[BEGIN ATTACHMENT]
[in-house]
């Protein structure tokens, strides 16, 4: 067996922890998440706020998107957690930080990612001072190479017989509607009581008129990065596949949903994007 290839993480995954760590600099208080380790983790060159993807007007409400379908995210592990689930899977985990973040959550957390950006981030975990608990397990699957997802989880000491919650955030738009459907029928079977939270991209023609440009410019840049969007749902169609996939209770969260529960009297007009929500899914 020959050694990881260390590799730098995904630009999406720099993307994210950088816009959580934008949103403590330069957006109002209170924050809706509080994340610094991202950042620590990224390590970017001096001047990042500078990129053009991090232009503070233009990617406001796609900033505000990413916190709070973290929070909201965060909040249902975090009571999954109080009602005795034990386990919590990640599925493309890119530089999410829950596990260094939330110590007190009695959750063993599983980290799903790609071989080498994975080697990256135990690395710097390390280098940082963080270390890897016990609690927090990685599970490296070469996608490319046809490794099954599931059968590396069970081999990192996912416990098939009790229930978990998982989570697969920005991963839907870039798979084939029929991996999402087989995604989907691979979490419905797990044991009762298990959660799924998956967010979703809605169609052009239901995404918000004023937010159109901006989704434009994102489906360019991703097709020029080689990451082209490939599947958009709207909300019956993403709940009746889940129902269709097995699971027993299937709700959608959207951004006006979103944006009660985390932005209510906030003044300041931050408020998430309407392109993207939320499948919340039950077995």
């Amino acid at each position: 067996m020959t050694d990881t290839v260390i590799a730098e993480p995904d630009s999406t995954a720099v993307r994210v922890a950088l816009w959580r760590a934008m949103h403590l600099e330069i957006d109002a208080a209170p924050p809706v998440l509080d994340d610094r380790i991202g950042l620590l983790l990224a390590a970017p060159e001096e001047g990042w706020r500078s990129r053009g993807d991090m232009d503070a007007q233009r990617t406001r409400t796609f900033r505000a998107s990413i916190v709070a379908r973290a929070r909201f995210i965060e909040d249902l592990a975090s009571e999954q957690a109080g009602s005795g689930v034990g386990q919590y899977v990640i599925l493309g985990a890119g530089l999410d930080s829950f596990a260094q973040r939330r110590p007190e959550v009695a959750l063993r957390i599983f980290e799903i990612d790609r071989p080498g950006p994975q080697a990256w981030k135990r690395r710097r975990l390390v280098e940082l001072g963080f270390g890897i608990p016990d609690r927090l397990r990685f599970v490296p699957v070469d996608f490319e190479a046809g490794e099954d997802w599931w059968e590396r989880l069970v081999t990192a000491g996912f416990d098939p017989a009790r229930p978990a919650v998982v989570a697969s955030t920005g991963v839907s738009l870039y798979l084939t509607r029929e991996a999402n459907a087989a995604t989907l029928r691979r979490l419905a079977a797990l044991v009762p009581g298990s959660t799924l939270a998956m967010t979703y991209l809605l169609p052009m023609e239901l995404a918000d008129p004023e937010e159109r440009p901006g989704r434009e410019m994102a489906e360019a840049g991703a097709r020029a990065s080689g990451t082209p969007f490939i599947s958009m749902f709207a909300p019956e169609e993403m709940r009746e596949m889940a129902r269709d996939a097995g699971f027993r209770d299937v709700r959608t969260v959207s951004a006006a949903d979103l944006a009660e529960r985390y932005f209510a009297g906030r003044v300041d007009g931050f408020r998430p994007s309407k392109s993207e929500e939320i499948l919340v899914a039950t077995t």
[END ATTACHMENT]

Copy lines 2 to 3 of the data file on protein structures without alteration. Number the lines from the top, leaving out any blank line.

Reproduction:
């Protein structure tokens, strides 16, 4: 067996922890998440706020998107957690930080990612001072190479017989509607009581008129990065596949949903994007 290839993480995954760590600099208080380790983790060159993807007007409400379908995210592990689930899977985990973040959550957390950006981030975990608990397990699957997802989880000491919650955030738009459907029928079977939270991209023609440009410019840049969007749902169609996939209770969260529960009297007009929500899914 020959050694990881260390590799730098995904630009999406720099993307994210950088816009959580934008949103403590330069957006109002209170924050809706509080994340610094991202950042620590990224390590970017001096001047990042500078990129053009991090232009503070233009990617406001796609900033505000990413916190709070973290929070909201965060909040249902975090009571999954109080009602005795034990386990919590990640599925493309890119530089999410829950596990260094939330110590007190009695959750063993599983980290799903790609071989080498994975080697990256135990690395710097390390280098940082963080270390890897016990609690927090990685599970490296070469996608490319046809490794099954599931059968590396069970081999990192996912416990098939009790229930978990998982989570697969920005991963839907870039798979084939029929991996999402087989995604989907691979979490419905797990044991009762298990959660799924998956967010979703809605169609052009239901995404918000004023937010159109901006989704434009994102489906360019991703097709020029080689990451082209490939599947958009709207909300019956993403709940009746889940129902269709097995699971027993299937709700959608959207951004006006979103944006009660985390932005209510906030003044300041931050408020998430309407392109993207939320499948919340039950077995």
């Amino acid at each position: 067996m020959t050694d990881t290839v260390i590799a730098e993480p995904d630009s999406t995954a720099v993307r994210v922890a950088l816009w959580r760590a934008m949103h403590l600099e330069i957006d109002a208080a209170p924050p809706v998440l509080d994340d610094r380790i991202g950042l620590l983790l990224a390590a970017p060159e001096e001047g990042w706020r500078s990129r053009g993807d991090m232009d503070a007007q233009r990617t406001r409400t796609f900033r505000a998107s990413i916190v709070a379908r973290a929070r909201f995210i965060e909040d249902l592990a975090s009571e999954q957690a109080g009602s005795g689930v034990g386990q919590y899977v990640i599925l493309g985990a890119g530089l999410d930080s829950f596990a260094q973040r939330r110590p007190e959550v009695a959750l063993r957390i599983f980290e799903i990612d790609r071989p080498g950006p994975q080697a990256w981030k135990r690395r710097r975990l390390v280098e940082l001072g963080f270390g890897i608990p016990d609690r927090l397990r990685f599970v490296p699957v070469d996608f490319e190479a046809g490794e099954d997802w599931w059968e590396r989880l069970v081999t990192a000491g996912f416990d098939p017989a009790r229930p978990a919650v998982v989570a697969s955030t920005g991963v839907s738009l870039y798979l084939t509607r029929e991996a999402n459907a087989a995604t989907l029928r691979r979490l419905a079977a797990l044991v009762p009581g298990s959660t799924l939270a998956m967010t979703y991209l809605l169609p052009m023609e239901l995404a918000d008129p004023e937010e159109r440009p901006g989704r434009e410019m994102a489906e360019a840049g991703a097709r020029a990065s080689g990451t082209p969007f490939i599947s958009m749902f709207a909300p019956e169609e993403m709940r009746e596949m889940a129902r269709d996939a097995g699971f027993r209770d299937v709700r959608t969260v959207s951004a006006a949903d979103l944006a009660e529960r985390y932005f209510a009297g906030r003044v300041d007009g931050f408020r998430p994007s309407k392109s993207e929500e939320i499948l919340v899914a039950t077995t």